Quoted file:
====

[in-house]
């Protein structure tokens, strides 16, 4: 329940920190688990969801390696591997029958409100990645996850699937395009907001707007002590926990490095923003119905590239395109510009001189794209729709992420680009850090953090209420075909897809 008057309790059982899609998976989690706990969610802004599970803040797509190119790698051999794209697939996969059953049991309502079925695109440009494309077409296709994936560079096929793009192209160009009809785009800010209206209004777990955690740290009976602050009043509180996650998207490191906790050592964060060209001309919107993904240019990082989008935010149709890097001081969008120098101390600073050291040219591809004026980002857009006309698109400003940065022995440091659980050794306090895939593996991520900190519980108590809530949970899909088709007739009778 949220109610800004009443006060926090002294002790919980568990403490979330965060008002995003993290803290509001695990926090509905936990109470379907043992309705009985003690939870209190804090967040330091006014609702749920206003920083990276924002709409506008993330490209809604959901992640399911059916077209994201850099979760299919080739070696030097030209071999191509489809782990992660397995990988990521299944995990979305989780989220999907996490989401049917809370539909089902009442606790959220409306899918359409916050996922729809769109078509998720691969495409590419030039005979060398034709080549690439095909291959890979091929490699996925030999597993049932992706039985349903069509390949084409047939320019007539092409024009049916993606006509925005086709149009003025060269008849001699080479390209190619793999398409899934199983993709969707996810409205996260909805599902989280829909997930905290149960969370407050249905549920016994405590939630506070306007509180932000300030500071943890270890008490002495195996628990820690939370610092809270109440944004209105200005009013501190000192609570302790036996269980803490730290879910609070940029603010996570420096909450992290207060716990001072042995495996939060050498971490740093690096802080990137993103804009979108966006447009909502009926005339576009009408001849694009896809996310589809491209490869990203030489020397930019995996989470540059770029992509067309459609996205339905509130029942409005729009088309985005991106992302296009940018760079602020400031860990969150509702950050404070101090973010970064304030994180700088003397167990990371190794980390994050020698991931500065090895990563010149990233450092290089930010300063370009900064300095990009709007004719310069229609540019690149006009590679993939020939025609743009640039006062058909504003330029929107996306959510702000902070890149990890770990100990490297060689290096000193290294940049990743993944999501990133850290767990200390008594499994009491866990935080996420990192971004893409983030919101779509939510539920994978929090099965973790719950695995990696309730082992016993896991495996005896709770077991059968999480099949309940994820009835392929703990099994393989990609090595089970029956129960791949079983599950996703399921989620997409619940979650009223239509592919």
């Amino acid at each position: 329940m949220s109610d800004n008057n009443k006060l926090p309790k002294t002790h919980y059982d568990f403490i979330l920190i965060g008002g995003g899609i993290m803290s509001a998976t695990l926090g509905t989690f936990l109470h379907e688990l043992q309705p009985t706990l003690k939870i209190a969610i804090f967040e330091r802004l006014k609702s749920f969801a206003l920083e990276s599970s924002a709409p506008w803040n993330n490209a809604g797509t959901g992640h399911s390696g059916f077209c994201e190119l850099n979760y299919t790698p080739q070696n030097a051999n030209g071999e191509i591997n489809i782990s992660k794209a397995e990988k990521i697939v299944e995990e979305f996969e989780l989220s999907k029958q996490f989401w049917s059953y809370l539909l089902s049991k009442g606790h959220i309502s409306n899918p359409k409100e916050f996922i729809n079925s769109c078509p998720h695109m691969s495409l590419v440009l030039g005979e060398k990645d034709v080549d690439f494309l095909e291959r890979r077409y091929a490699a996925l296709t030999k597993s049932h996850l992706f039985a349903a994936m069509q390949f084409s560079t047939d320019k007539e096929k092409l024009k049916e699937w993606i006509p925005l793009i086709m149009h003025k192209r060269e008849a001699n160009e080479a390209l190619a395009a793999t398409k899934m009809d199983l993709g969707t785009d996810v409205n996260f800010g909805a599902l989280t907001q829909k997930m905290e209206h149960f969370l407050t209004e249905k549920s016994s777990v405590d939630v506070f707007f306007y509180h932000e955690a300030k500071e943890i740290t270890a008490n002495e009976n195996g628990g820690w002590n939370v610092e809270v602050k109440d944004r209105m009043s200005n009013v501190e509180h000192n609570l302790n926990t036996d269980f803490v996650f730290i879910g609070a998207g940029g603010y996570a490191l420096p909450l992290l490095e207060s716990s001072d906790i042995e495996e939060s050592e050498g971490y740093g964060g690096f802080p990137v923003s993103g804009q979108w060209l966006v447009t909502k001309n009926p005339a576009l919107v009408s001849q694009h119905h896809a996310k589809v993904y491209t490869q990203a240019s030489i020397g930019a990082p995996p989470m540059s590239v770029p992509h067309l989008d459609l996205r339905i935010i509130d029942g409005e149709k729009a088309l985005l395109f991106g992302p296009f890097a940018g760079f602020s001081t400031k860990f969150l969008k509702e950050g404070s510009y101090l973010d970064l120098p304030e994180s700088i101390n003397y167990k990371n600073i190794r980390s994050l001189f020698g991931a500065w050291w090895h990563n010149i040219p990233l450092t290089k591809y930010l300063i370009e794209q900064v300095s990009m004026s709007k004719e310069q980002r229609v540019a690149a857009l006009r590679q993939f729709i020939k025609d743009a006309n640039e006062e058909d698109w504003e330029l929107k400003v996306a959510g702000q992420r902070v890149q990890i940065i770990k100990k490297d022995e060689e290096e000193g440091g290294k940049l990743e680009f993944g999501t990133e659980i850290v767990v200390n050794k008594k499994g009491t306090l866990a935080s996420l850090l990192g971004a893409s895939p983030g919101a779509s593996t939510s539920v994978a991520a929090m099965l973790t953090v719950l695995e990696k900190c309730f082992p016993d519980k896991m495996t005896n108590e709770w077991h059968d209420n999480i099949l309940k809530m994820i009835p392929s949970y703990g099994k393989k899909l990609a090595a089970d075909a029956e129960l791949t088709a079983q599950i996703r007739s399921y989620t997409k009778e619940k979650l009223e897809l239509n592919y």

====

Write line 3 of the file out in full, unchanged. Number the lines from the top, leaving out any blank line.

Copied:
């Amino acid at each position: 329940m949220s109610d800004n008057n009443k006060l926090p309790k002294t002790h919980y059982d568990f403490i979330l920190i965060g008002g995003g899609i993290m803290s509001a998976t695990l926090g509905t989690f936990l109470h379907e688990l043992q309705p009985t706990l003690k939870i209190a969610i804090f967040e330091r802004l006014k609702s749920f969801a206003l920083e990276s599970s924002a709409p506008w803040n993330n490209a809604g797509t959901g992640h399911s390696g059916f077209c994201e190119l850099n979760y299919t790698p080739q070696n030097a051999n030209g071999e191509i591997n489809i782990s992660k794209a397995e990988k990521i697939v299944e995990e979305f996969e989780l989220s999907k029958q996490f989401w049917s059953y809370l539909l089902s049991k009442g606790h959220i309502s409306n899918p359409k409100e916050f996922i729809n079925s769109c078509p998720h695109m691969s495409l590419v440009l030039g005979e060398k990645d034709v080549d690439f494309l095909e291959r890979r077409y091929a490699a996925l296709t030999k597993s049932h996850l992706f039985a349903a994936m069509q390949f084409s560079t047939d320019k007539e096929k092409l024009k049916e699937w993606i006509p925005l793009i086709m149009h003025k192209r060269e008849a001699n160009e080479a390209l190619a395009a793999t398409k899934m009809d199983l993709g969707t785009d996810v409205n996260f800010g909805a599902l989280t907001q829909k997930m905290e209206h149960f969370l407050t209004e249905k549920s016994s777990v405590d939630v506070f707007f306007y509180h932000e955690a300030k500071e943890i740290t270890a008490n002495e009976n195996g628990g820690w002590n939370v610092e809270v602050k109440d944004r209105m009043s200005n009013v501190e509180h000192n609570l302790n926990t036996d269980f803490v996650f730290i879910g609070a998207g940029g603010y996570a490191l420096p909450l992290l490095e207060s716990s001072d906790i042995e495996e939060s050592e050498g971490y740093g964060g690096f802080p990137v923003s993103g804009q979108w060209l966006v447009t909502k001309n009926p005339a576009l919107v009408s001849q694009h119905h896809a996310k589809v993904y491209t490869q990203a240019s030489i020397g930019a990082p995996p989470m540059s590239v770029p992509h067309l989008d459609l996205r339905i935010i509130d029942g409005e149709k729009a088309l985005l395109f991106g992302p296009f890097a940018g760079f602020s001081t400031k860990f969150l969008k509702e950050g404070s510009y101090l973010d970064l120098p304030e994180s700088i101390n003397y167990k990371n600073i190794r980390s994050l001189f020698g991931a500065w050291w090895h990563n010149i040219p990233l450092t290089k591809y930010l300063i370009e794209q900064v300095s990009m004026s709007k004719e310069q980002r229609v540019a690149a857009l006009r590679q993939f729709i020939k025609d743009a006309n640039e006062e058909d698109w504003e330029l929107k400003v996306a959510g702000q992420r902070v890149q990890i940065i770990k100990k490297d022995e060689e290096e000193g440091g290294k940049l990743e680009f993944g999501t990133e659980i850290v767990v200390n050794k008594k499994g009491t306090l866990a935080s996420l850090l990192g971004a893409s895939p983030g919101a779509s593996t939510s539920v994978a991520a929090m099965l973790t953090v719950l695995e990696k900190c309730f082992p016993d519980k896991m495996t005896n108590e709770w077991h059968d209420n999480i099949l309940k809530m994820i009835p392929s949970y703990g099994k393989k899909l990609a090595a089970d075909a029956e129960l791949t088709a079983q599950i996703r007739s399921y989620t997409k009778e619940k979650l009223e897809l239509n592919y």